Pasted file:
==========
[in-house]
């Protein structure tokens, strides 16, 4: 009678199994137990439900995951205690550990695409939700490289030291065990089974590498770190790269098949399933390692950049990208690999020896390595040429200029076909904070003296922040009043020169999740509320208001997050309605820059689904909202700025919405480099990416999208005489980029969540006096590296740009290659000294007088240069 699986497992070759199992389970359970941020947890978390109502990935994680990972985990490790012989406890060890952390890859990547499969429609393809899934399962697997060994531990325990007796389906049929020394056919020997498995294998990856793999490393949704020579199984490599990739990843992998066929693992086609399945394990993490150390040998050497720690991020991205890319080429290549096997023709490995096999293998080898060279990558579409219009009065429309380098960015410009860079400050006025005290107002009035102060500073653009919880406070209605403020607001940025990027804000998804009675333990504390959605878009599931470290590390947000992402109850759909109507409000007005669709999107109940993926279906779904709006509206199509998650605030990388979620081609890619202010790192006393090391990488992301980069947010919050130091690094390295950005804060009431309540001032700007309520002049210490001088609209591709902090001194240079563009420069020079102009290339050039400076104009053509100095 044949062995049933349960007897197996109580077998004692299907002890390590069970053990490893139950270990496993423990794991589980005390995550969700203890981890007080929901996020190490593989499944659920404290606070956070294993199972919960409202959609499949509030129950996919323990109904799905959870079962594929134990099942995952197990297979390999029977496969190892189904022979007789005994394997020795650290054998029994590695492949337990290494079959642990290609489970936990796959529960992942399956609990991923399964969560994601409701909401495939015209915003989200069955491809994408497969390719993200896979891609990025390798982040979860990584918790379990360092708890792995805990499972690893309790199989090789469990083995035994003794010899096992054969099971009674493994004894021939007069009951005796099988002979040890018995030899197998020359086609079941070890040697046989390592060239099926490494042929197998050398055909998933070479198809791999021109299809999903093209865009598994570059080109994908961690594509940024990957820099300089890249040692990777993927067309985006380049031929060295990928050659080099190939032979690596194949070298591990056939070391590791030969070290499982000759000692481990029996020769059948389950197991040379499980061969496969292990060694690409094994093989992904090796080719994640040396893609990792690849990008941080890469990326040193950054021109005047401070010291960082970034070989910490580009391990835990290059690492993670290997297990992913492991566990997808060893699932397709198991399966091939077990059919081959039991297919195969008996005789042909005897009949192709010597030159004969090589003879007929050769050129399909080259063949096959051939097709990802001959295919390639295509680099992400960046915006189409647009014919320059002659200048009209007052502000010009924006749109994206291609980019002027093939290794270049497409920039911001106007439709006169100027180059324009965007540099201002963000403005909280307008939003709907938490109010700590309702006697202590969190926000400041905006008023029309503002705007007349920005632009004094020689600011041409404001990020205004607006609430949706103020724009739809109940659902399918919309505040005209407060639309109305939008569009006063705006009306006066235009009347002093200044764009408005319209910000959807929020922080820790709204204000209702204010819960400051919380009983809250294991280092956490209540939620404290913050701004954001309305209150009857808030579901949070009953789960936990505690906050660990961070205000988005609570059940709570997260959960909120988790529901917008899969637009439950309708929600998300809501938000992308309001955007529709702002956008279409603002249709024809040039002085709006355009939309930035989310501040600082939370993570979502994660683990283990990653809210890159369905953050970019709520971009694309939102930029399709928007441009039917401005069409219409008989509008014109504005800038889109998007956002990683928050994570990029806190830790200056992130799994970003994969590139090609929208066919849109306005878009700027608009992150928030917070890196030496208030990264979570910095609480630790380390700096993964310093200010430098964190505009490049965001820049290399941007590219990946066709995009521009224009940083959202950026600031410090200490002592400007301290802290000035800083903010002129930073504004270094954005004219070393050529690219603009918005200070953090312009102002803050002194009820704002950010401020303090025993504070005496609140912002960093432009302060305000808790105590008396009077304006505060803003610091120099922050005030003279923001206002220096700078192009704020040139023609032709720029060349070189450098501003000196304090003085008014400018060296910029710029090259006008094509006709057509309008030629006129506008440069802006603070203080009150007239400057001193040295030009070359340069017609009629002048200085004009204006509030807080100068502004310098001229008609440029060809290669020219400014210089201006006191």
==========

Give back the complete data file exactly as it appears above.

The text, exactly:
[in-house]
């Protein structure tokens, strides 16, 4: 009678199994137990439900995951205690550990695409939700490289030291065990089974590498770190790269098949399933390692950049990208690999020896390595040429200029076909904070003296922040009043020169999740509320208001997050309605820059689904909202700025919405480099990416999208005489980029969540006096590296740009290659000294007088240069 699986497992070759199992389970359970941020947890978390109502990935994680990972985990490790012989406890060890952390890859990547499969429609393809899934399962697997060994531990325990007796389906049929020394056919020997498995294998990856793999490393949704020579199984490599990739990843992998066929693992086609399945394990993490150390040998050497720690991020991205890319080429290549096997023709490995096999293998080898060279990558579409219009009065429309380098960015410009860079400050006025005290107002009035102060500073653009919880406070209605403020607001940025990027804000998804009675333990504390959605878009599931470290590390947000992402109850759909109507409000007005669709999107109940993926279906779904709006509206199509998650605030990388979620081609890619202010790192006393090391990488992301980069947010919050130091690094390295950005804060009431309540001032700007309520002049210490001088609209591709902090001194240079563009420069020079102009290339050039400076104009053509100095 044949062995049933349960007897197996109580077998004692299907002890390590069970053990490893139950270990496993423990794991589980005390995550969700203890981890007080929901996020190490593989499944659920404290606070956070294993199972919960409202959609499949509030129950996919323990109904799905959870079962594929134990099942995952197990297979390999029977496969190892189904022979007789005994394997020795650290054998029994590695492949337990290494079959642990290609489970936990796959529960992942399956609990991923399964969560994601409701909401495939015209915003989200069955491809994408497969390719993200896979891609990025390798982040979860990584918790379990360092708890792995805990499972690893309790199989090789469990083995035994003794010899096992054969099971009674493994004894021939007069009951005796099988002979040890018995030899197998020359086609079941070890040697046989390592060239099926490494042929197998050398055909998933070479198809791999021109299809999903093209865009598994570059080109994908961690594509940024990957820099300089890249040692990777993927067309985006380049031929060295990928050659080099190939032979690596194949070298591990056939070391590791030969070290499982000759000692481990029996020769059948389950197991040379499980061969496969292990060694690409094994093989992904090796080719994640040396893609990792690849990008941080890469990326040193950054021109005047401070010291960082970034070989910490580009391990835990290059690492993670290997297990992913492991566990997808060893699932397709198991399966091939077990059919081959039991297919195969008996005789042909005897009949192709010597030159004969090589003879007929050769050129399909080259063949096959051939097709990802001959295919390639295509680099992400960046915006189409647009014919320059002659200048009209007052502000010009924006749109994206291609980019002027093939290794270049497409920039911001106007439709006169100027180059324009965007540099201002963000403005909280307008939003709907938490109010700590309702006697202590969190926000400041905006008023029309503002705007007349920005632009004094020689600011041409404001990020205004607006609430949706103020724009739809109940659902399918919309505040005209407060639309109305939008569009006063705006009306006066235009009347002093200044764009408005319209910000959807929020922080820790709204204000209702204010819960400051919380009983809250294991280092956490209540939620404290913050701004954001309305209150009857808030579901949070009953789960936990505690906050660990961070205000988005609570059940709570997260959960909120988790529901917008899969637009439950309708929600998300809501938000992308309001955007529709702002956008279409603002249709024809040039002085709006355009939309930035989310501040600082939370993570979502994660683990283990990653809210890159369905953050970019709520971009694309939102930029399709928007441009039917401005069409219409008989509008014109504005800038889109998007956002990683928050994570990029806190830790200056992130799994970003994969590139090609929208066919849109306005878009700027608009992150928030917070890196030496208030990264979570910095609480630790380390700096993964310093200010430098964190505009490049965001820049290399941007590219990946066709995009521009224009940083959202950026600031410090200490002592400007301290802290000035800083903010002129930073504004270094954005004219070393050529690219603009918005200070953090312009102002803050002194009820704002950010401020303090025993504070005496609140912002960093432009302060305000808790105590008396009077304006505060803003610091120099922050005030003279923001206002220096700078192009704020040139023609032709720029060349070189450098501003000196304090003085008014400018060296910029710029090259006008094509006709057509309008030629006129506008440069802006603070203080009150007239400057001193040295030009070359340069017609009629002048200085004009204006509030807080100068502004310098001229008609440029060809290669020219400014210089201006006191």